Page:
Again, there is little evidence that people crafting policy or making decisions based on these numbers take their inherent instability into account. One may protest that often decisions must be made before “final” revisions can be completed. However, where such revisions in the past have been recorded, the degree of instability in these indicators should not be difficult to estimate. These could be taken into account, at the very least, in worst- and best-case scenario generation.
Myth 10. We have adequate computing power and techniques to analyse big data.
Analysing big data is a computationally intense undertaking, and at least some worthwhile analytical goals are beyond our reach, in terms of computing power and even, in some cases, techniques. I’ll give just one example. Suppose we want to model the total dwell time per session of a typical user who is browsing the web. The number of items on which the user dwells is a random variable, and so is the amount of dwell time for each item. The total dwell time, then, is what is called a “randomly stopped sum”. The expression for the probability distribution of a randomly stopped sum doesn’t have a closed form (it’s an infinite sum), so it can’t be modelled via conventional statistical estimation techniques (least-squares or maximum likelihood). Instead, there are two viable approaches: Simulation and Bayesian hierarchical MCMC. I’m writing a paper on this topic, and from my own experience I can declare that either technique would require a super-computer for datasets of the kind dealt with, e.g., by NRS PADD.
Sad, but true—I’ve been off blogging since late 2011 because I was writing a book (with Ed Merkle) under a contract with Chapman and Hall. Writing the book took up the time I could devote to writing blog posts. Anyhow, I’m back in the blogosophere, and for those unusual people out there who have interests in multivariate statistical modelling, you can find out about the book here or here.
There is a long-running love-hate relationship between the legal and statistical professions, and two vivid examples of this have surfaced in recent news stories, one situated in a court of appeal in London and the other in the U.S. Supreme Court. Briefly, the London judge ruled that Bayes’ theorem must not be used in evidence unless the underlying statistics are “firm;” while the U.S. Supreme Court unanimously ruled that a drug company’s non-disclosure of adverse side-effects cannot be justified by an appeal to the statistical non-significance of those effects. Each case, in its own way, shows why it is high time to find a way to establish an effective rapprochement between these two professions.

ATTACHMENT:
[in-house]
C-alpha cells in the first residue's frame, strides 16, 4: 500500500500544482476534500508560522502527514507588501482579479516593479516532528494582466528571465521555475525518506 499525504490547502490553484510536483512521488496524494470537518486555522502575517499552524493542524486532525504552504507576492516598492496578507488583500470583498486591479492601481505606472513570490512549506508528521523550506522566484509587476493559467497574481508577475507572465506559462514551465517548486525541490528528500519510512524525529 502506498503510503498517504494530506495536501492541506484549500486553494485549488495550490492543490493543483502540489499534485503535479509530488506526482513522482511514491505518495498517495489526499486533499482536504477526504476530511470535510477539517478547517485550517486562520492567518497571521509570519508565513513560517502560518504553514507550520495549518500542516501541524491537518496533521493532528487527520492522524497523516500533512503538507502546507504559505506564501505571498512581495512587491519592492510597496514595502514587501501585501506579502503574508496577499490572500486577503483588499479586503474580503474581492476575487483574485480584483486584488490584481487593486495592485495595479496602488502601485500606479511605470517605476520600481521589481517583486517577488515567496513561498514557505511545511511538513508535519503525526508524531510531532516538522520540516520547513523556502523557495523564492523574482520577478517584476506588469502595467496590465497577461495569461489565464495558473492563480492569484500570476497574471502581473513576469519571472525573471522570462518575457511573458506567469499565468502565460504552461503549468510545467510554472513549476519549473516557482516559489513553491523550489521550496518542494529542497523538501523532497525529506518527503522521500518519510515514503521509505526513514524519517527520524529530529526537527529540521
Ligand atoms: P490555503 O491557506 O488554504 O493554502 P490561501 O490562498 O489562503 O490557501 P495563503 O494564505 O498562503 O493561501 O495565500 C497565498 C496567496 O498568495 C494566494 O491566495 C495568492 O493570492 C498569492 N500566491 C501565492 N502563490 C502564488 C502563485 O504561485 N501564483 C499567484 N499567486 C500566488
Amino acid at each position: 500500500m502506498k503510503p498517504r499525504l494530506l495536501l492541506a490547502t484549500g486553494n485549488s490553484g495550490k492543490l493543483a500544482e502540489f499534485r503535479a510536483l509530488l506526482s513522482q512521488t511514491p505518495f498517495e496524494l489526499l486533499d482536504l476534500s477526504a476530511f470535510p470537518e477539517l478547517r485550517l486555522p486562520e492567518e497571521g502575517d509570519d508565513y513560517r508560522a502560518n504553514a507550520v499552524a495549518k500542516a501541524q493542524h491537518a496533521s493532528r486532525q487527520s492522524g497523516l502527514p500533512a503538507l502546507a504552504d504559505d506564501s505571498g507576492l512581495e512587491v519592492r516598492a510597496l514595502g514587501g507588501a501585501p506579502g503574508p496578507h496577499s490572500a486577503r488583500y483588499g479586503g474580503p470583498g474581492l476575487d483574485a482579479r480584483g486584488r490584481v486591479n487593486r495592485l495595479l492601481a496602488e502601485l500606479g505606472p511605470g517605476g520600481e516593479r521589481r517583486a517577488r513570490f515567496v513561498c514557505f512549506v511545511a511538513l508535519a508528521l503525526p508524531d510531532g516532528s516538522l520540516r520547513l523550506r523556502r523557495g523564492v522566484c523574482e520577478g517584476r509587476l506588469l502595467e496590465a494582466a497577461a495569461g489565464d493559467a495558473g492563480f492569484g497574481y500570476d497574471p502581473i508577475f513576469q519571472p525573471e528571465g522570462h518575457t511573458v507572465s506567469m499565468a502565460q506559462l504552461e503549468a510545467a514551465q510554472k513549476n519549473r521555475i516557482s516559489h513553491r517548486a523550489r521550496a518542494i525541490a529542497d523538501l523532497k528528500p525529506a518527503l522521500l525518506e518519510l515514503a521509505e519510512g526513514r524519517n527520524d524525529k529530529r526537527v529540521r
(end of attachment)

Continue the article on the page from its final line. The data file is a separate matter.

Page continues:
The Supreme Court decision has been applauded by statisticians, whereas the London decision has appalled statisticians of similar stripe. Both decisions require some unpacking to understand why statisticians would cheer one and boo the other, and why these are important decisions not only for both the statistical and legal professions but for other domains and disciplines whose practices hinge on legal and statistical codes and frameworks.
This post focuses on the Supreme Court decision. The culprit was a homoeopathic zinc-based medicine, Zicam, manufactured by Matrixx Initivatives, Inc. and advertised as a remedy for the common cold. Matrixx ignored reports from users and doctors since 1999 that Zicam caused some users to experience burning sensations or even to lose the sense of smell. When this story was aired by a doctor on Good Morning America in 2004, Matrixx stock price plummeted.
The company’s defense was that these side-effects were “not statistically significant.” In the ensuing fallout, Matrixx was faced with more than 200 lawsuits by Zicam users, but the case in point here is Siracusano vs Matrixx, in which Mr. Siracusano was suing on behalf of investors on grounds that they had been misled. After a few iterations through the American court system, the question that the Supreme Court ruled on was whether a claim of securities fraud is valid against a company that neglected to warn consumers about effects that had been found to be statistically non-significant. As insider-knowledgeable Stephen Ziliak’s insightful essay points out, the decision will affect drug supply regulation, securities regulation, liability and the nature of adverse side-effects disclosed by drug companies. Ziliak was one of the “friends of the court” providing expert advice on the case.